top of page
  • The Fairy Tale Magazine

Throwback Thursday: The Weirwood Woman by Matt Decker

Editor’s note: This story’s spare style, as well as the great twist in it, really grabbed my attention. The details are well chosen and there’s a lightness to it that you’ll enjoy.

Young Hannah Fairweather believed in fairies, so much so that she swore someday she would live among them in the fairy realm. Hannah had no idea where the fairy realm was located, nor had she ever actually seen a fairy outside the pages of her storybooks. Neither of these facts bothered her, however. Hannah spent countless hours gazing at pictures of fairies, fascinated by their tiny forms, flawless features, and fluttering wings. Fairies were small and beautiful creatures, just like Hannah herself, and in the best stories, they used their fairy magic to get their way. Hannah liked getting her way. On Hannah's eleventh birthday, two things happened that hastened her determination. First, Hannah's father, the village magistrate, presented her with two silver shillings—no small gift in a land where many a farmer labored nearly a month for such a sum. Secondly, Elizabeth Weirwood came to town. Elizabeth had been around as long as the eldest village elder could recall. Bent with age but razor-sharp in wit, she was only seen in the village once or twice per year. It was well known, especially among the women of the village, that Elizabeth could cure nearly any malady. What was not well known was where the Weirwood woman, as she was sometimes called, came from or how she acquired her miraculous skills. Some said she had learned ancient healing arts in the deserts of the Holy Land, while others claimed she was a doctor's daughter who had studied throughout Europe. Still others—and this was the prevailing theory—said she hailed from a small island off the Irish coast, where the fairy folk taught her all manner of otherworldly things. Hannah, who believed this third theory rather intensely, dashed to the village square the moment she learned Elizabeth had arrived. Catching up with the old woman at the village gate, Hannah, out of breath, held her coins in front of her. The old woman greeted the young girl with a slight, knowing smile. Hannah looked the right age for a blend of herbs Elizabeth made specifically for the newfound pains of emerging womanhood. But her smile transformed into a scowl when the young girl demanded passage to the fairy realm. "Would that I could cure you of your foolishness!" Elizabeth spat. "Do you not know fairies live in their separate realm precisely because they wish to be left alone? Go, and bother me no more!" But Hannah would hear none of it. The next day, the young girl again took her silver shillings in hand and set out for Elizabeth's hut. Following the old woman's footprints over the paths and trails, she easily found her way. She pounded on the Weirwood woman's door, demanding to see the fairies. Elizabeth refused. "Would that I could cure your stubbornness!" Elizabeth said. "Do you not know the fairy folk delight in consuming young mortals who wander into their realm? Do you not know they replace children with changelings who bring doom and despair to their victims' human families? Go, and bother me no more!" But Hannah would hear none of it, and returned the next day, begging to see the fairies. This time, when Elizabeth started to refuse, Hanna threatened to tell her father that Elizabeth had cheated her out of her silver shillings and that he and his constables would burn the poor woman’s hut to the ground. "Would that I could cure your father of his doting ways," Elizabeth said, reluctantly taking the coins. "Come.” The old woman guided Hannah to the back of her hut, where she removed a canvas drape from a full-length standing mirror. Instructing Hannah to stand facing the glass, Elizabeth sang a fairy incantation—a language strange and wonderful to Hannah's ears. Before long, the young girl's reflection was replaced by a swirl of multicolored clouds that parted to reveal a forest of many colors. There, Hannah finally saw what she had longed to see. Fairies! Fairies of all colors! Fairies with all manner of butterfly wings! Fairies beckoning her to join them in their realm, just as the stories had said! Hannah stepped through the glass and laughed merrily as she ran down a misty path filled with welcoming fairy folk. Elizabeth turned away. Having seen such sights before—knowing they always turned out badly—she couldn’t bear to watch. And so, the old woman was neither shocked nor surprised when the young girl's giggles turned to screams. The fairies were feasting, the old woman thought to herself. Nothing to do now but wait for the changeling and send it on its way. However, Hannah's cries became muffled, and a roar shook the hut. An astonished Elizabeth looked up to see the mirror, now filled with sparks and billowing smoke, shaking and rattling, moving itself across the floor. The mirror shattered with the sound of a thundercrack as Hannah flew from the center of the glass to land on the floor with a thud. Bewildered, the old woman found the young girl very much alive, bound and gagged with grapevines thick as sailing ropes, upon which was pinned a note. It read thus: "We return thy childe to thee, for no changeling could e're hope to be as damning to her family as this petulant bit of devilry." While it's true fairies can be cruel, apparently, their cruelty can do some good. For when Hannah returned home, two shillings poorer but none the worse for wear, she found her only desire was to be neither foolish nor stubborn anymore. As she grew, she discovered the joys of giving, sharing, and helping others, which she did for the next ninety-one years. And so, on the day the village laid Old Hannah Fairweather to rest at the age of one hundred and two, few were surprised when Elizabeth Weirwood arrived to pay her respects. After all, Hannah and Elizabeth had been around longer than the eldest village elder could recall.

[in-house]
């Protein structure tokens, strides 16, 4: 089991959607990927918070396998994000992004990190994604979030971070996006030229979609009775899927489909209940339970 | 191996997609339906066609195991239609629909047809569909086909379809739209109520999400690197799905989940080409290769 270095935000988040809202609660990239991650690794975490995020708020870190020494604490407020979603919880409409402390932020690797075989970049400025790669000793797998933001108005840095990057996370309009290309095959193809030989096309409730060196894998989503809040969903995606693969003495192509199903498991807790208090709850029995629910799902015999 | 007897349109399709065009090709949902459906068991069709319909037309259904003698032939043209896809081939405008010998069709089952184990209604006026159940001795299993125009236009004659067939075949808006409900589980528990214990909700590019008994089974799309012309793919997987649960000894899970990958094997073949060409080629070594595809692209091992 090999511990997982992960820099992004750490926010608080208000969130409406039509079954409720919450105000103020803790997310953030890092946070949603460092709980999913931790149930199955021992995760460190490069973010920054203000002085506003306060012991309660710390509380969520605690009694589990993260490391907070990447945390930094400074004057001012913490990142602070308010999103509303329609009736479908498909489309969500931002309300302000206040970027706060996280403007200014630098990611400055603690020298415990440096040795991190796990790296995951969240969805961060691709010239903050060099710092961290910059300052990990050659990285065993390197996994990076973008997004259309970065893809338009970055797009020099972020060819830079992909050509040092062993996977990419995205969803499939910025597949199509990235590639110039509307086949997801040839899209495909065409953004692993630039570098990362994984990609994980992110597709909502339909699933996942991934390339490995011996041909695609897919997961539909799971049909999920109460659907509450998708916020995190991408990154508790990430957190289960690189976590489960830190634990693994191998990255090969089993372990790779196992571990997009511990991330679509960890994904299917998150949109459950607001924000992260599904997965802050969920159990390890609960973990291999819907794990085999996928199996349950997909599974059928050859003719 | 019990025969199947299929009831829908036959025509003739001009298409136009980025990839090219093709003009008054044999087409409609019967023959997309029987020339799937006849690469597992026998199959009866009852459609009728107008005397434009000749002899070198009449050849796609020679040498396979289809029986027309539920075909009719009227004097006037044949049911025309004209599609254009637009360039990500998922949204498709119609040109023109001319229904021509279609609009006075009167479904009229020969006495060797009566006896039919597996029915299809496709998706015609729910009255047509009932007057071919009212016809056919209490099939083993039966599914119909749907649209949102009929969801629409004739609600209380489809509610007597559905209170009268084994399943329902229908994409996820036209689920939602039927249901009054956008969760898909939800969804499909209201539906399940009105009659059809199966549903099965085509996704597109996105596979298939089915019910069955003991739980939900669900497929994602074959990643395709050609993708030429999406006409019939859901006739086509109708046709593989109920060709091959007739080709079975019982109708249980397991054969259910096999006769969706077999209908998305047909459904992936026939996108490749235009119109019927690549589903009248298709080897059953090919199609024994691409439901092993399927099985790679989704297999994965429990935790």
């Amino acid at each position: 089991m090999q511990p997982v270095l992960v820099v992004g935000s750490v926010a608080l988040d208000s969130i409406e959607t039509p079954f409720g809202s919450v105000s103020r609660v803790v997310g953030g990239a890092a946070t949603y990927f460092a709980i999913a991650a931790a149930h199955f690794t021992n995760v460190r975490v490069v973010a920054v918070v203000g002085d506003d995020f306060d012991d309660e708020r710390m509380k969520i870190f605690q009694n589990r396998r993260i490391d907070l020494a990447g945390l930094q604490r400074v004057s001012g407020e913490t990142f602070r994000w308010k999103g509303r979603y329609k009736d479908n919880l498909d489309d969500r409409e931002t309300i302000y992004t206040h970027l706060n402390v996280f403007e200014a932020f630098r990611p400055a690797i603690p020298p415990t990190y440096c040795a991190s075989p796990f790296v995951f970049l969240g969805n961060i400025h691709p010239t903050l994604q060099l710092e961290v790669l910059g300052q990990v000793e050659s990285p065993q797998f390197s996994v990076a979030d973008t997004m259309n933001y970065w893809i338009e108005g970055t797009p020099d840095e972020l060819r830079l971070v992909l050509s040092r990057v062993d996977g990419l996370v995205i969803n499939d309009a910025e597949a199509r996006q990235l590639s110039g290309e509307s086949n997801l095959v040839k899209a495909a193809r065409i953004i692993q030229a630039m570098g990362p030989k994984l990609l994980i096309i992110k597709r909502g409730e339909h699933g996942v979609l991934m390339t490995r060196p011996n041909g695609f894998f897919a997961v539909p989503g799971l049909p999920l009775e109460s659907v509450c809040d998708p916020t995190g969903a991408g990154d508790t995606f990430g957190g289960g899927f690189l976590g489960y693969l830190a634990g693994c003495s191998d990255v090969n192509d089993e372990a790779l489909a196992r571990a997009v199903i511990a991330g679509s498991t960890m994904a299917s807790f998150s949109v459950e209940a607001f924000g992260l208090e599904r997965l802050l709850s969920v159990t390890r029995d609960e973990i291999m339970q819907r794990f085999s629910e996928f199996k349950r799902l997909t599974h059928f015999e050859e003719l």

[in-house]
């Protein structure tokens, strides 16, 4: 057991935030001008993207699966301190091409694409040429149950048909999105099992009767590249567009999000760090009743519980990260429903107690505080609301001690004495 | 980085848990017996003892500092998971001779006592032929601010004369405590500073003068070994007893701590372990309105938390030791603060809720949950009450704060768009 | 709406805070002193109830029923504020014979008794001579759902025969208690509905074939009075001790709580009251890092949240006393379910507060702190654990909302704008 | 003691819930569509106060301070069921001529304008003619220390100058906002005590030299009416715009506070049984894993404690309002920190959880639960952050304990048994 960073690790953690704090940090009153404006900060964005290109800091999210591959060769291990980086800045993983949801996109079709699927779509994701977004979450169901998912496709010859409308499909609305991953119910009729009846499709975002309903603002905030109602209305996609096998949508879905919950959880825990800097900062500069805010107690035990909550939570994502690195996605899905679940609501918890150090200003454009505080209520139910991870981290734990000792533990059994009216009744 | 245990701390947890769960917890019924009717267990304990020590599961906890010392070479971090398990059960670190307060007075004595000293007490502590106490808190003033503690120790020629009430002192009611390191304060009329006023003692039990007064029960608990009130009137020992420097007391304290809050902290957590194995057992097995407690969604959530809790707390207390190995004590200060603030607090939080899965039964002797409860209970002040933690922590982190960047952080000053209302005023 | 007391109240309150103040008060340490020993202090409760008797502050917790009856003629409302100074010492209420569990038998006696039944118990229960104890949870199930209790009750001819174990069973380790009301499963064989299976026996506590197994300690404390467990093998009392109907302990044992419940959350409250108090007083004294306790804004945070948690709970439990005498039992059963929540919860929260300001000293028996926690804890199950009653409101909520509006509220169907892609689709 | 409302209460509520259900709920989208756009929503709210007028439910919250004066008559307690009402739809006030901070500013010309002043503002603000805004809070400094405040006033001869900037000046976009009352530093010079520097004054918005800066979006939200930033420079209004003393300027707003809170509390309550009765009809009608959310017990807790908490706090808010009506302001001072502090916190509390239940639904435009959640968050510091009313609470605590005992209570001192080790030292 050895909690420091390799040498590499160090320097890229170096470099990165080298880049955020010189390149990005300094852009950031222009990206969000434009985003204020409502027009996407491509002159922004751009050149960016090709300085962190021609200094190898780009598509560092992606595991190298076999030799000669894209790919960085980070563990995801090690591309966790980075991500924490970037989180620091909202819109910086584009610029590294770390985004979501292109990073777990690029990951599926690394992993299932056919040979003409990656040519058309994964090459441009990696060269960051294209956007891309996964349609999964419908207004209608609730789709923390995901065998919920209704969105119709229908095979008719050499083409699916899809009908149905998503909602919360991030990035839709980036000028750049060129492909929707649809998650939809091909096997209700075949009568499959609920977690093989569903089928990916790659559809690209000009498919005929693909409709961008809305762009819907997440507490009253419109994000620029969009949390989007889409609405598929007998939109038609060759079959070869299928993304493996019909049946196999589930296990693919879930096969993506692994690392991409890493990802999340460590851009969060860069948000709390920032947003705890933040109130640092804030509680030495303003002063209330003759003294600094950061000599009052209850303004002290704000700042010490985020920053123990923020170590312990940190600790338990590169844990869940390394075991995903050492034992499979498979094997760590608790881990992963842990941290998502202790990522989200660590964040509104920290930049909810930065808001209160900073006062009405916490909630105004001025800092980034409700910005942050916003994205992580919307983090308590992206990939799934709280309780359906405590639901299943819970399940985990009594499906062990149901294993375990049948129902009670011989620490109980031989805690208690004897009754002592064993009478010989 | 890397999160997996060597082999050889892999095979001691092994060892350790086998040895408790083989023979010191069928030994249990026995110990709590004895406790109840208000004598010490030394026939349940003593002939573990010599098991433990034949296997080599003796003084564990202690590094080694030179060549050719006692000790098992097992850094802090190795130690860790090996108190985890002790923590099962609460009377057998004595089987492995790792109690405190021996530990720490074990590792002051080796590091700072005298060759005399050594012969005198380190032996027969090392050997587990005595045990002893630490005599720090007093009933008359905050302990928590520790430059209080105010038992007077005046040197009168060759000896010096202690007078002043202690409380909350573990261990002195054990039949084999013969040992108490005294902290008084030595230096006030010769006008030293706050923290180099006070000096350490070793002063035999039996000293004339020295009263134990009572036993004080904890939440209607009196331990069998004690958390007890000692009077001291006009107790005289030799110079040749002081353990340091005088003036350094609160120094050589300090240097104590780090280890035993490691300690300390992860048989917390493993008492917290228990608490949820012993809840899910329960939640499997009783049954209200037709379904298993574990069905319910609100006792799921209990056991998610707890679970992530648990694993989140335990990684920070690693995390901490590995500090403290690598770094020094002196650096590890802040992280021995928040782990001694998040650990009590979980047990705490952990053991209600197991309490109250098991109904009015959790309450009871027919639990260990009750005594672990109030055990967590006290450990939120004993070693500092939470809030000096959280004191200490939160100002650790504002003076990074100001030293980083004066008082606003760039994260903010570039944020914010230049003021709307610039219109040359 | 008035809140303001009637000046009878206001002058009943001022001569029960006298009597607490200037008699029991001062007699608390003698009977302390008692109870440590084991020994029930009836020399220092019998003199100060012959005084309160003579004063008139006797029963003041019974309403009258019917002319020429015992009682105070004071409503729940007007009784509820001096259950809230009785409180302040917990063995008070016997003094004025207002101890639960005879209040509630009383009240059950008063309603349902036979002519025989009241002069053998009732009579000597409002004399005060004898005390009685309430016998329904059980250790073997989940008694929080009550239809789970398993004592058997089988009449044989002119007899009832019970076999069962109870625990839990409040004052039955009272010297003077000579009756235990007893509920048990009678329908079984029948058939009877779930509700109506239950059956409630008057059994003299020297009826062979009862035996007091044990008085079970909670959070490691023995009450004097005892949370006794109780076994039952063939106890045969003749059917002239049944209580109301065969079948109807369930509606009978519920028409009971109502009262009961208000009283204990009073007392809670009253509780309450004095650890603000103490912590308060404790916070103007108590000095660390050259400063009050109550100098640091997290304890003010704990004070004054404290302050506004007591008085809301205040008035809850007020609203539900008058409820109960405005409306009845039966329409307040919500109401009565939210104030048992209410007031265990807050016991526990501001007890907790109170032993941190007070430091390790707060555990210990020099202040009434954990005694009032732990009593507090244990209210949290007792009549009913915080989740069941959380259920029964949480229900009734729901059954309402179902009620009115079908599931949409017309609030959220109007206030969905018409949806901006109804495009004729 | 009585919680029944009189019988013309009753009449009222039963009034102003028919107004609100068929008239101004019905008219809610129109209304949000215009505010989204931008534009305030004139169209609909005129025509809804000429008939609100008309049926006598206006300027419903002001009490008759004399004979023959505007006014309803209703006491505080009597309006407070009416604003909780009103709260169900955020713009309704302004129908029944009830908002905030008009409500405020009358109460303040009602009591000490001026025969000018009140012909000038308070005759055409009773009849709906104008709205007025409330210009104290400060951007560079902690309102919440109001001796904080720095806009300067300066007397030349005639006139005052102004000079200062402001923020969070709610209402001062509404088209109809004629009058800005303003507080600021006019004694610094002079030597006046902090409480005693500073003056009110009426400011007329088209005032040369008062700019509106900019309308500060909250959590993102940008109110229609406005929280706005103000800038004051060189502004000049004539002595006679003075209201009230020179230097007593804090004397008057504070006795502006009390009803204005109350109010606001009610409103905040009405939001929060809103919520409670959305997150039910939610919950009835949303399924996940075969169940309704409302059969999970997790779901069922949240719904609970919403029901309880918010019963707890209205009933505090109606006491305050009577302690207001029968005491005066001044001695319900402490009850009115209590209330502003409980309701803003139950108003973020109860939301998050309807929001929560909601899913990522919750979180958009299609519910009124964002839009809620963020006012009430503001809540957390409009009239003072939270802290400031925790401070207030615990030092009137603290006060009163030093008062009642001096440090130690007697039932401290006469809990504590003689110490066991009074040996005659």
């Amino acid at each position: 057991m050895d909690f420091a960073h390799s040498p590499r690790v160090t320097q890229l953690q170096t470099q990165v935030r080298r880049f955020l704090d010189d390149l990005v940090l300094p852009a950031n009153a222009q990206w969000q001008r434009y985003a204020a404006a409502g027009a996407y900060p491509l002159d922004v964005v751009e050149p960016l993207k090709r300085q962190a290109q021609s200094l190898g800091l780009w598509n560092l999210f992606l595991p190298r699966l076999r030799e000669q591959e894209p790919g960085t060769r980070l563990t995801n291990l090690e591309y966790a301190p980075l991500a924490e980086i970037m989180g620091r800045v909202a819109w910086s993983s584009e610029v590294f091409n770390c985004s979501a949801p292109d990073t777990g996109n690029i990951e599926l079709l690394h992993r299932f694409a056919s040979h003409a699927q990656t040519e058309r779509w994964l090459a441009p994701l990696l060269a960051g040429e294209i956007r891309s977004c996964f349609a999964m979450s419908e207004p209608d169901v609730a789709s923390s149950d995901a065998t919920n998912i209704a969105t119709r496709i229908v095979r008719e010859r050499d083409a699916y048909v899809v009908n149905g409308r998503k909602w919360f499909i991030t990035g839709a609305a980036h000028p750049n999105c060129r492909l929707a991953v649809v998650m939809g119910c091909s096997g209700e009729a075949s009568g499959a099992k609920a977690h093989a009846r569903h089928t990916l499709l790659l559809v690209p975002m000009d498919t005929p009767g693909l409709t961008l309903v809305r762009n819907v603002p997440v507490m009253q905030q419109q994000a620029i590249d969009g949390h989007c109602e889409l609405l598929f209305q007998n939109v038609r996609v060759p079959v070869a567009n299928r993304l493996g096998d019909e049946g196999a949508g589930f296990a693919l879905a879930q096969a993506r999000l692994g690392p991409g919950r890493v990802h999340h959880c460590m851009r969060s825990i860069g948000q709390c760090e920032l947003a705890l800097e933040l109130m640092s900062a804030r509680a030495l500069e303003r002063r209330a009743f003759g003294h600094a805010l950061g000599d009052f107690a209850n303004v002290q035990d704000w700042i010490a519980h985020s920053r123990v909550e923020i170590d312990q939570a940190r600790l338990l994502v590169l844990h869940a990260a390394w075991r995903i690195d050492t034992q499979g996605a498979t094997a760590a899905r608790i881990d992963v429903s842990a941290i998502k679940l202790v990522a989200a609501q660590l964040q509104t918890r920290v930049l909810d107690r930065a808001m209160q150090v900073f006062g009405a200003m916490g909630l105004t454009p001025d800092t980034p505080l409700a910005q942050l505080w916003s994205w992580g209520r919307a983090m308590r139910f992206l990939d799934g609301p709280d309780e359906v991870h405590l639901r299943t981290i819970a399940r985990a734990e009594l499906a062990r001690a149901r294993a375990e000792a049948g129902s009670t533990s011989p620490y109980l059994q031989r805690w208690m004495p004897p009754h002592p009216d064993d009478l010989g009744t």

Matt Decker is a writer and artist from Lebanon, Missouri. He recently completed a five-issue comic-book series, The Paranormal Misadventures of Zombie Dave, which he wrote, drew and published through Stone Pi Media, which he founded in 2009. Image by Arthur Rackham, from “Irish Fairy Tales.”

Recent Posts

See All


bottom of page